Back pain is one of the most common reasons for seeking medical care. Eight out of 10 Americans experience back problems in their lifetime, with complaints ranging from nagging lower back discomfort to pain so debilitating it interferes with work and everyday activities.
Several factors may contribute to back pain, including overuse, injuries, arthritis and weak back and abdominal muscles. Simply getting older can be a major factor as well.
“As we age, our bodies begin to show signs of wear and tear that can lead to spine problems, “ said Scripps orthopaedic surgeon Neville Alleyne, MD. “Our spinal discs lose hydration and become stiffer. Because of that, we become less flexible. That loss of flexibility can make it easier for the back to become injured.”
Treatments for Back Pain
Start with non-invasive treatments first. If back pain is mild, over-the-counter non-steroidal anti-inflammatory drugs (NSAIDS) such as aspirin, ibuprofen or naproxen relieve pain and reduce the inflammation that may be contributing to it. If over-the-counter pain relievers aren’t effective, your physician may recommend a prescription-strength NSAID or muscle relaxer.
Many people also find relief through complementary therapies such as massage therapy, chiropractic treatments and acupuncture. Physical therapy is often very helpful in treating pain and preventing future injury.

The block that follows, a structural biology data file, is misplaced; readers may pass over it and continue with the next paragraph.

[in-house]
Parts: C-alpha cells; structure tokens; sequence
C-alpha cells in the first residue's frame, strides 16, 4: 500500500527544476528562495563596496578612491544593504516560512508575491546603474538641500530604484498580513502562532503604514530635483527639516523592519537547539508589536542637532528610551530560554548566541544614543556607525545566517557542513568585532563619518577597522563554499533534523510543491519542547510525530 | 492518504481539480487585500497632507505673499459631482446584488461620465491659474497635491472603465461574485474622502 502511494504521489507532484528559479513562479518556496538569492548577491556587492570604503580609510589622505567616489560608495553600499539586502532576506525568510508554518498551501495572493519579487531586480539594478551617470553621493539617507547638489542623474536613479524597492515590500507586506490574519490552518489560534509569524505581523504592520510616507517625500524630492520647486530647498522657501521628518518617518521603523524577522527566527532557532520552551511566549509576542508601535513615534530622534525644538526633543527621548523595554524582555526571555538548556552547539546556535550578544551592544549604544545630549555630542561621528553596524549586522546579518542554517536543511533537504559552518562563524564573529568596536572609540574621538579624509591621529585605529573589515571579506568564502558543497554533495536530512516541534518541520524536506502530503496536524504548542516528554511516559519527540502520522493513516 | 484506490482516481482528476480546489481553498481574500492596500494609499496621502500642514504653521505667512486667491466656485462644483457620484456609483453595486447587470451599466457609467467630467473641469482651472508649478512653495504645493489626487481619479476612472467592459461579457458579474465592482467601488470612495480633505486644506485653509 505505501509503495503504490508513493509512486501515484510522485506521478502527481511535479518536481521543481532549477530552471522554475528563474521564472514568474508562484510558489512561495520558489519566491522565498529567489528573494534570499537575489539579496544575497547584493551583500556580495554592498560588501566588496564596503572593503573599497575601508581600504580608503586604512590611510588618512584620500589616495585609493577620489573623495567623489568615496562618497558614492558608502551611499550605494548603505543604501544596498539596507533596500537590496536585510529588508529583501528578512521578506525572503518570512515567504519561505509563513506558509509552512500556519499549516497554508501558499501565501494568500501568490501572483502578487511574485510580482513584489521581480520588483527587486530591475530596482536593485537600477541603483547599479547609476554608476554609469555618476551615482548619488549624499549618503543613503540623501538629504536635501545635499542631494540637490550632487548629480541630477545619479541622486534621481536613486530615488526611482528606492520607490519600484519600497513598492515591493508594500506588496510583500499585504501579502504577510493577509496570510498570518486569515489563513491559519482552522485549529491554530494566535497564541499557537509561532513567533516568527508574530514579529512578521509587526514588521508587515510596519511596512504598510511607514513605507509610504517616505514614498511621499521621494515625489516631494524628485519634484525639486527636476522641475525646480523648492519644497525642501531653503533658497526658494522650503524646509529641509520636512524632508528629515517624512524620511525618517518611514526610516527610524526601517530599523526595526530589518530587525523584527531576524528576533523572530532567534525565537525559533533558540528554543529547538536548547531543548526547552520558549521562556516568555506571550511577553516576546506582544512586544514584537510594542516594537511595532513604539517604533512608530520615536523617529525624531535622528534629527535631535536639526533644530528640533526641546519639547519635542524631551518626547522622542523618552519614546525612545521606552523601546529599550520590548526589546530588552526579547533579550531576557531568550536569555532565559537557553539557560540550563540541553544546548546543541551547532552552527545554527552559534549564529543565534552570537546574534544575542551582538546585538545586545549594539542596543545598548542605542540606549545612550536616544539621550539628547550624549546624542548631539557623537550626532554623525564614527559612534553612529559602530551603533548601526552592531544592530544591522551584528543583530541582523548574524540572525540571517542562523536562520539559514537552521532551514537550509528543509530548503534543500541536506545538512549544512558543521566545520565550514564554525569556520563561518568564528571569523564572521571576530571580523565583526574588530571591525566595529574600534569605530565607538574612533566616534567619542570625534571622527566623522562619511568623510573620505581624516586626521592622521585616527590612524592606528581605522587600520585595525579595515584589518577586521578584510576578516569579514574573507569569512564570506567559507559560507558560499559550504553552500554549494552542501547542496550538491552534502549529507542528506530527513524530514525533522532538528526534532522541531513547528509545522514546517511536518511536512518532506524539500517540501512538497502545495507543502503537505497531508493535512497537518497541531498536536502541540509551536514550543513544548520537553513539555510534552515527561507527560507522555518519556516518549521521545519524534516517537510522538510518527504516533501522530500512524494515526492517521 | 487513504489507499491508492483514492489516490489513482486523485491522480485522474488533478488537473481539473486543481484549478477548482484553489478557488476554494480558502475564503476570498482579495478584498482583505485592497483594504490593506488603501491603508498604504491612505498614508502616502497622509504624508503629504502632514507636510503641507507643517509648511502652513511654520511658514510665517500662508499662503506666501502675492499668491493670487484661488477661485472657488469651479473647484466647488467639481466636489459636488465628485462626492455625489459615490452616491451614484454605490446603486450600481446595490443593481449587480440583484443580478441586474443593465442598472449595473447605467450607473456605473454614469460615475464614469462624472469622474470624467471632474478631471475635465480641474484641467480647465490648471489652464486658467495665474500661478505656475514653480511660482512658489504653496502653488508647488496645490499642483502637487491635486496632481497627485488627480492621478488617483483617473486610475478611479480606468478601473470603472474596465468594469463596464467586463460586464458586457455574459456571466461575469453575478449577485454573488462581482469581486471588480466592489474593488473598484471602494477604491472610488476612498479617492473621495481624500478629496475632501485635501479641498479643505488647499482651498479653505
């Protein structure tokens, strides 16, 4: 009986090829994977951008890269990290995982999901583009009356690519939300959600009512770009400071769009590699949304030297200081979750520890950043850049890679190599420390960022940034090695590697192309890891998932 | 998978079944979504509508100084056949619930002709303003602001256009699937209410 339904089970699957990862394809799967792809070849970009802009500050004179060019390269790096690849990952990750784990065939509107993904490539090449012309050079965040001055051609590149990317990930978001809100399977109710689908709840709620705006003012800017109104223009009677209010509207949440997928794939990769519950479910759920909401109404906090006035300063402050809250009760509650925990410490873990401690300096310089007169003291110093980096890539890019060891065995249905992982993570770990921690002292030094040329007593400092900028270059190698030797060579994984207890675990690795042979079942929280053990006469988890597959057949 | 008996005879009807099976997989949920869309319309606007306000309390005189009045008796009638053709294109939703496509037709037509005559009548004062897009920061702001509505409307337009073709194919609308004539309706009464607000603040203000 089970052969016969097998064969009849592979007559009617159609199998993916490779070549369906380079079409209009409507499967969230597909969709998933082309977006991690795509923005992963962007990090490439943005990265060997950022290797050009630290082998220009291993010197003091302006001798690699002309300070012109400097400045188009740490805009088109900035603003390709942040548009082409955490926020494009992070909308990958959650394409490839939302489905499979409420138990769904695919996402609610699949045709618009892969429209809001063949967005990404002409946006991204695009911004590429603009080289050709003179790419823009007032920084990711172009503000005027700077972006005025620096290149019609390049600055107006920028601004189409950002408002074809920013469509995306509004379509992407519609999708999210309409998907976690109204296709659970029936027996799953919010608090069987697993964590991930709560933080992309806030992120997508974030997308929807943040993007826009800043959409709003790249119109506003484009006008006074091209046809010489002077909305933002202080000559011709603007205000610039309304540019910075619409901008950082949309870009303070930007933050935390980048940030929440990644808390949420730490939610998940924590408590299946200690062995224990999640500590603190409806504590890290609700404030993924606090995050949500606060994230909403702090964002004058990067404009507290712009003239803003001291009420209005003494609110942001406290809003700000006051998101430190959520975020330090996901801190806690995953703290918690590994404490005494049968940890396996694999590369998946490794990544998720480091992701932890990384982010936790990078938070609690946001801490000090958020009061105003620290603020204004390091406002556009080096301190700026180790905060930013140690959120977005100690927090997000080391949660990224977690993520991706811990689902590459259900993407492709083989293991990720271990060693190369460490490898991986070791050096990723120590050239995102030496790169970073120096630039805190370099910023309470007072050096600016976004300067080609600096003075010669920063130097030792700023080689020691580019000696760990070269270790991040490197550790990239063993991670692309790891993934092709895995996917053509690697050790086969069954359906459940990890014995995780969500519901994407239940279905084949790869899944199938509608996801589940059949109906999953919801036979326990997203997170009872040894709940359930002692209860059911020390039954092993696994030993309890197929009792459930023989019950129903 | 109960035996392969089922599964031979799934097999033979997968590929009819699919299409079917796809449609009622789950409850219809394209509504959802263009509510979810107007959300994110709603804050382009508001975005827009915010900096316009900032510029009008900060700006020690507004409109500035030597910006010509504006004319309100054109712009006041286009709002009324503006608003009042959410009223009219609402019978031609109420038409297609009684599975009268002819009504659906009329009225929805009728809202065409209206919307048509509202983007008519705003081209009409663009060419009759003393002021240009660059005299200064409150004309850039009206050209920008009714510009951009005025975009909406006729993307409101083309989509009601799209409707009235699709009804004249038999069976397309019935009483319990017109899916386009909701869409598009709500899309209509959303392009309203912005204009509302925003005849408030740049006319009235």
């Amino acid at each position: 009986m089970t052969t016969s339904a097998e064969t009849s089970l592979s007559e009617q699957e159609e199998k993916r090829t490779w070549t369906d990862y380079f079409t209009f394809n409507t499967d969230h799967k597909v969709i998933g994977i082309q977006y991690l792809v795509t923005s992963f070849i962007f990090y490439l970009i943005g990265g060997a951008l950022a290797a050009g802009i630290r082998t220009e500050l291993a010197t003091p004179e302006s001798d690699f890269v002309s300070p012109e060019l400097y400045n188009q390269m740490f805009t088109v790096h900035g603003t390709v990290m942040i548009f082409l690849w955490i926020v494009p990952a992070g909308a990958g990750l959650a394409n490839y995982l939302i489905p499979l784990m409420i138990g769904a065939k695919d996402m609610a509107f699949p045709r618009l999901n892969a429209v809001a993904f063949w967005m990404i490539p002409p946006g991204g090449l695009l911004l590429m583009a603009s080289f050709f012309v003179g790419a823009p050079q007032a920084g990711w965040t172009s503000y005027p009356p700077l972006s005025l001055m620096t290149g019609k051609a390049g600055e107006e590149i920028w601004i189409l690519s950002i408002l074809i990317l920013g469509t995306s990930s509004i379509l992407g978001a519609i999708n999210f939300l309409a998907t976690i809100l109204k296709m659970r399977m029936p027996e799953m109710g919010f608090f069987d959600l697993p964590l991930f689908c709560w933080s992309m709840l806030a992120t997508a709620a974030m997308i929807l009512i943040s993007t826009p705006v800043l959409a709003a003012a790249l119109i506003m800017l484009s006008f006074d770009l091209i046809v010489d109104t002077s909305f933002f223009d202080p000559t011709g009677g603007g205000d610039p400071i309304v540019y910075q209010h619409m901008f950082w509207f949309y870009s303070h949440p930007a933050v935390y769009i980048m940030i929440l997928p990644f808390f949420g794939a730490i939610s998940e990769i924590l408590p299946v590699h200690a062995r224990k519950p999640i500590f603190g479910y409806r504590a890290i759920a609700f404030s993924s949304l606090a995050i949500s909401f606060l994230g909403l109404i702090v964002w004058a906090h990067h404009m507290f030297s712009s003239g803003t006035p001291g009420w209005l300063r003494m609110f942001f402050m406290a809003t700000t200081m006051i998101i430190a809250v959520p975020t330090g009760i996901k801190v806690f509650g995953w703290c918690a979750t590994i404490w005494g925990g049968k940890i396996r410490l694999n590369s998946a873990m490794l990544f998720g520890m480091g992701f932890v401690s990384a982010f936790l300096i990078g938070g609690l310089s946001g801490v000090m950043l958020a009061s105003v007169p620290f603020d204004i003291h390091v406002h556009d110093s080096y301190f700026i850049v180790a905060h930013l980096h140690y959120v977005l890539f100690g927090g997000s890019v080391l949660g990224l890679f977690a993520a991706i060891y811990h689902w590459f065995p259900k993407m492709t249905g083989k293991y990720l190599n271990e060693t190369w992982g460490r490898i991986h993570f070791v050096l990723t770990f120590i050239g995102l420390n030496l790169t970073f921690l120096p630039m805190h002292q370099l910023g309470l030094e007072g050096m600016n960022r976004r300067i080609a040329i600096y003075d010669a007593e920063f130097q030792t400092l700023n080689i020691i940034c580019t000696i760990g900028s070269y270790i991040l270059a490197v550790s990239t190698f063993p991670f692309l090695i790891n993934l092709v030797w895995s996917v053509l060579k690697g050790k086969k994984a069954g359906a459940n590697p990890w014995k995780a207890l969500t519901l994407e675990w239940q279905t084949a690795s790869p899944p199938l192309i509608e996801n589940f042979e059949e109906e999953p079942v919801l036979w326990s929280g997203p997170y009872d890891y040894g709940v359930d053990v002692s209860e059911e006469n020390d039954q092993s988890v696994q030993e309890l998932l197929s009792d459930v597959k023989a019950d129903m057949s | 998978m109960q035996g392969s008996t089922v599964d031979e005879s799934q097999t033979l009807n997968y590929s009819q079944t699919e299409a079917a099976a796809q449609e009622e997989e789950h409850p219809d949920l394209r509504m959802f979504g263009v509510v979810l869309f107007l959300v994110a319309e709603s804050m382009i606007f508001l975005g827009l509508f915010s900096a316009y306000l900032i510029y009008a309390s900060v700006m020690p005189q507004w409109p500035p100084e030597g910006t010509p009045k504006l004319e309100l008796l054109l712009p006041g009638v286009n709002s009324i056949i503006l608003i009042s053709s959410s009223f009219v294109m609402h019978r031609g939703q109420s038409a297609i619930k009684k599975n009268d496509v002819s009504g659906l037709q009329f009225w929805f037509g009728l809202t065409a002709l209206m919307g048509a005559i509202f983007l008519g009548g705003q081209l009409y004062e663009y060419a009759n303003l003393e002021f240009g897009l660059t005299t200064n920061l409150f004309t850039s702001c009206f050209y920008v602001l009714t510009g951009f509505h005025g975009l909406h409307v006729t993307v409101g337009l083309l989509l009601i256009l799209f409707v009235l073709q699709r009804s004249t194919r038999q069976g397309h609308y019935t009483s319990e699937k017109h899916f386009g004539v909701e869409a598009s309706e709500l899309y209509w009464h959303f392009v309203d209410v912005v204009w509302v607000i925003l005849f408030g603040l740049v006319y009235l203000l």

If none of these treatments provides relief, it may be time to consider surgery.
“Surgery should be your last option, but it may be the best one for specific conditions such as a compressed nerve or a collapsed or slipped disc,” said Scripps orthopedic surgeon Maneesh Bawa, MD. “Typically, back surgery either relieves pressure from the nerve that is causing the pain, called decompression, or immobilizes the segment that is pressing on the nerve, known as fusion.”
If the problem is a damaged disc, artificial disc replacement may be an option. The damaged disc is removed and replaced with an artificial mechanical disc with the goal of restoring range of motion.
Scripps orthopedic surgeons may treat many of these conditions with minimally invasive surgery, which involves one or more small incisions instead of a large incision. Compared to standard open surgeries, minimally invasive procedures may result in less blood loss, less pain after surgery, and reduced scarring. Recovery time often is faster as well.
“Minimally invasive spine surgery can relieve back and leg pain while causing less muscle trauma during surgery, and get patients back to their active lifestyle,” said Dr. Bawa.
In addition, Scripps surgeons recently became the first in the West to perform spinal fusion surgery using the Mazor X surgical guidance system, a sophisticated robotic-guided technology. Potential candidates for Mazor X robotic spine surgery include patients with degenerative spine conditions, scoliosis, injury, tumors and more.
“Mazor X enables surgeons to be even more precise, consistent and efficient in the operating room,” said Dr. Alleyne. “It opens the door for patients with a variety of spinal issues to benefit from this leading-edge treatment approach.”
If you’re having back pain that does not improve with home care, contact your physician and get started on the road to recovery.